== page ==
Lee Weeks, that is. The penciller who got away, possibly the single most underrated comics artist of his generation (depending on whether or not Stuart Immonen is part of that same generation, because he should truly be a Superstar).
None of these shots can adequately convey what makes Weeks so wonderful, because they are covers, splashes and posters. But his storytelling is without peer - muscular, subtle, beautifully stark.
Hes one of those artists who seems to have suffered for his Classicism. Because he looks like he's influenced by Toth and Wood, by Joe Kubert and Gil Kane, by Ditko and Frazzeta, by Buscema and Colan and Mazzuchelli rather than Manga or George Perez, he has never ever really fit in at Marvel. When he emerged, after working on Justice and The Destroyer to earn his spurs, he was given Daredevil, the street level superheroics and noir vibe of which would seem to best suit his style, but even there he seemed ill at ease, still finding his style and not quite confident enough to embrace it fully. So his fitfully stunning work looked old-fashioned by comparison to the hip artists at that company at the time (a problem Ron Garney also suffered from) , the Image generation in particular.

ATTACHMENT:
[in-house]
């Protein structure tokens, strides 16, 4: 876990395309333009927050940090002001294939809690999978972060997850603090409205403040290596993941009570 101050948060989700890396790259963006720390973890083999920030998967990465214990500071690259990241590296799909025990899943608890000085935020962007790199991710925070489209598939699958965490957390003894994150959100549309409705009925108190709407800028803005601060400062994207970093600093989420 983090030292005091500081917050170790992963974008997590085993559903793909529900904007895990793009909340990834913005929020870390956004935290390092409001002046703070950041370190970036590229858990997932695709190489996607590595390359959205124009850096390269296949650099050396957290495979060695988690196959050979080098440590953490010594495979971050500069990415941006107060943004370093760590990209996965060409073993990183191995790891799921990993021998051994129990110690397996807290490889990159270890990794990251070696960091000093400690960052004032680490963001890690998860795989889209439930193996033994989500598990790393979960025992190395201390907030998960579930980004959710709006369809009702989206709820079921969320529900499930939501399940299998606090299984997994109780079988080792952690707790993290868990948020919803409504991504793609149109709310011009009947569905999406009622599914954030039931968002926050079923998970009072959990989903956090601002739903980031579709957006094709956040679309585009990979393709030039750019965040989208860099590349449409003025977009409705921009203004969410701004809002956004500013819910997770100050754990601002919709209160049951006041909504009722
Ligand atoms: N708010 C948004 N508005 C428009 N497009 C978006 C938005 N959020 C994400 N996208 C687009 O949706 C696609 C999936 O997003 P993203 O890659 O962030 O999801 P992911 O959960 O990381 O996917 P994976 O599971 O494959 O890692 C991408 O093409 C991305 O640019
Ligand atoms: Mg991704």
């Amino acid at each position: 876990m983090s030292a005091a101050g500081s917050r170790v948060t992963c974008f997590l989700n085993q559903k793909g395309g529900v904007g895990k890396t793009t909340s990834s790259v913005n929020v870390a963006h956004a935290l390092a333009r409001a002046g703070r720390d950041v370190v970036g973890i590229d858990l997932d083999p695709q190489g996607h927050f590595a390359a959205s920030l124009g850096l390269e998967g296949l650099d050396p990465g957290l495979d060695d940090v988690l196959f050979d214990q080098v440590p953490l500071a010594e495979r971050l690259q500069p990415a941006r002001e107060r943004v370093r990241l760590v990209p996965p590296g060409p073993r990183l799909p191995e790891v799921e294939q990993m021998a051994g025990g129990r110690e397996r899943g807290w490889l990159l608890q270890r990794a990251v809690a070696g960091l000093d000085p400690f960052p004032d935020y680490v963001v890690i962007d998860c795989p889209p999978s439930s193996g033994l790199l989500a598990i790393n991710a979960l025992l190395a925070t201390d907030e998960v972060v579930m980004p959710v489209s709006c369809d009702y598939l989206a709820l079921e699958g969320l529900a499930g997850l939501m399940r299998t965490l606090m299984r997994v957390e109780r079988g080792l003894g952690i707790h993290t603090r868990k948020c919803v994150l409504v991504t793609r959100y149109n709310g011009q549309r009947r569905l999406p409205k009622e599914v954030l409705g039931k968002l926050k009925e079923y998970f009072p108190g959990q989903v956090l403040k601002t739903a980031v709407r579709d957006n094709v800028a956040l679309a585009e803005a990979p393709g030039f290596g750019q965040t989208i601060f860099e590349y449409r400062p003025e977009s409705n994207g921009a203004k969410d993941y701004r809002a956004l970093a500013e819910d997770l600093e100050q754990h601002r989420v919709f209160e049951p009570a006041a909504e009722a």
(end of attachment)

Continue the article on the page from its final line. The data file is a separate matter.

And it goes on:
Still he worked on the semi-classic "Last Rites" storyline, and followed Daredevil with a run on Gambit, at that point very much a hot character.
But his style was not a good fit for the X-Men side of the Marvel Universe, no matter how many dynamic, brilliantly designed covers he came up with, and after Gambit he left Marvel to briefly work at DC. For me Weeks should be working at DC, it seems his rightful home. He was surely born to draw Batman, as Batman Chronicles: the Gauntlet suggested.
Most of his work at DC, however, amounted to Cover Art (he also did storyboard work on Superman: The Animated Adventures), which wastes Week' storytelling ability, and he didn't last long at the company, drawing Tarzan Vs Predator: At the Earth's Core for Dark Horse in 1996. But soon it was back to Marvel, and there he has bounced about, drawing covers, working on a story arc here, a mini-series there. It can be tough to keep track of him, and since he rarely works on the more prestigious projects or with the better writers, not always entirely rewarding. It seems certain that he will never be the star his talent suggests he should be. He works too little, too slowly, and his style is not flashy or individual enough. From interviews I've read, I gather he also takes a dim view of much of the industry's current product, disliking the "darkness" of a lot of material, which is a shame. But what an artist!
He does have his fans. Volume 17 of the Modern Masters series is dedicated to a Weeks interview, with tons of unpublished art etc, demonstrating just how highly some rate him. Here are some covers etc, beginning with the Hulk the way he should always be seen. On horseback, carrying an axe.